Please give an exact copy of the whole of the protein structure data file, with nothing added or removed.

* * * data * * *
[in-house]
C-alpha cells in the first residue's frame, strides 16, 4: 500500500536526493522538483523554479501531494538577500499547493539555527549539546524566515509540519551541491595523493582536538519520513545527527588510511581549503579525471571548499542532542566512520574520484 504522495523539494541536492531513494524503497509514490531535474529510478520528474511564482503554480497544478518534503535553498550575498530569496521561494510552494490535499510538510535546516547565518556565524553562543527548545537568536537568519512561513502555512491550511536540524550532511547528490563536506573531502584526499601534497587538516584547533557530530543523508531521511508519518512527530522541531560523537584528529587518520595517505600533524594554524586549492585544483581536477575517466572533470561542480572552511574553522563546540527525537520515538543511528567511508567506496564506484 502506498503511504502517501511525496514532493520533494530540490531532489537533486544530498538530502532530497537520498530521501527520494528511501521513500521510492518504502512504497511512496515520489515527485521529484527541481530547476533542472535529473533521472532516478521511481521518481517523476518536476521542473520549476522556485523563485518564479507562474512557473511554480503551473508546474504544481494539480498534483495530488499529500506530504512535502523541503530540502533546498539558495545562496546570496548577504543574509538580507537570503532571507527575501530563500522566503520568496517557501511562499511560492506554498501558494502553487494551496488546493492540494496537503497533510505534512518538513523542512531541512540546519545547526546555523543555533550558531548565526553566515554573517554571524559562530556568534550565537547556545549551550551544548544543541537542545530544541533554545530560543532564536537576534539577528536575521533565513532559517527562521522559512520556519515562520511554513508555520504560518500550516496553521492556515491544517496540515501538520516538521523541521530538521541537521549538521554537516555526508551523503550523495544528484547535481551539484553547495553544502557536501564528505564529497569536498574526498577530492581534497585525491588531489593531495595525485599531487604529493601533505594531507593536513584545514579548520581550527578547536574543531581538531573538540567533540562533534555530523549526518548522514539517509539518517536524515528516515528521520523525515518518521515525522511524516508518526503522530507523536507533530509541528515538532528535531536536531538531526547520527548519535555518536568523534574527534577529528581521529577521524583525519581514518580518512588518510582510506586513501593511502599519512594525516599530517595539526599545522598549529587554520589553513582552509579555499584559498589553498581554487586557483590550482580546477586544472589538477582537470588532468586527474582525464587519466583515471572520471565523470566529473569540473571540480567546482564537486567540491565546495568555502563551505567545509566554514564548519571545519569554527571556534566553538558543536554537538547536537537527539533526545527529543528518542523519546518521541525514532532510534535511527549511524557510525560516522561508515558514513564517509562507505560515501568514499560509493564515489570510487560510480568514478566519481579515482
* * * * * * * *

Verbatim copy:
[in-house]
C-alpha cells in the first residue's frame, strides 16, 4: 500500500536526493522538483523554479501531494538577500499547493539555527549539546524566515509540519551541491595523493582536538519520513545527527588510511581549503579525471571548499542532542566512520574520484 504522495523539494541536492531513494524503497509514490531535474529510478520528474511564482503554480497544478518534503535553498550575498530569496521561494510552494490535499510538510535546516547565518556565524553562543527548545537568536537568519512561513502555512491550511536540524550532511547528490563536506573531502584526499601534497587538516584547533557530530543523508531521511508519518512527530522541531560523537584528529587518520595517505600533524594554524586549492585544483581536477575517466572533470561542480572552511574553522563546540527525537520515538543511528567511508567506496564506484 502506498503511504502517501511525496514532493520533494530540490531532489537533486544530498538530502532530497537520498530521501527520494528511501521513500521510492518504502512504497511512496515520489515527485521529484527541481530547476533542472535529473533521472532516478521511481521518481517523476518536476521542473520549476522556485523563485518564479507562474512557473511554480503551473508546474504544481494539480498534483495530488499529500506530504512535502523541503530540502533546498539558495545562496546570496548577504543574509538580507537570503532571507527575501530563500522566503520568496517557501511562499511560492506554498501558494502553487494551496488546493492540494496537503497533510505534512518538513523542512531541512540546519545547526546555523543555533550558531548565526553566515554573517554571524559562530556568534550565537547556545549551550551544548544543541537542545530544541533554545530560543532564536537576534539577528536575521533565513532559517527562521522559512520556519515562520511554513508555520504560518500550516496553521492556515491544517496540515501538520516538521523541521530538521541537521549538521554537516555526508551523503550523495544528484547535481551539484553547495553544502557536501564528505564529497569536498574526498577530492581534497585525491588531489593531495595525485599531487604529493601533505594531507593536513584545514579548520581550527578547536574543531581538531573538540567533540562533534555530523549526518548522514539517509539518517536524515528516515528521520523525515518518521515525522511524516508518526503522530507523536507533530509541528515538532528535531536536531538531526547520527548519535555518536568523534574527534577529528581521529577521524583525519581514518580518512588518510582510506586513501593511502599519512594525516599530517595539526599545522598549529587554520589553513582552509579555499584559498589553498581554487586557483590550482580546477586544472589538477582537470588532468586527474582525464587519466583515471572520471565523470566529473569540473571540480567546482564537486567540491565546495568555502563551505567545509566554514564548519571545519569554527571556534566553538558543536554537538547536537537527539533526545527529543528518542523519546518521541525514532532510534535511527549511524557510525560516522561508515558514513564517509562507505560515501568514499560509493564515489570510487560510480568514478566519481579515482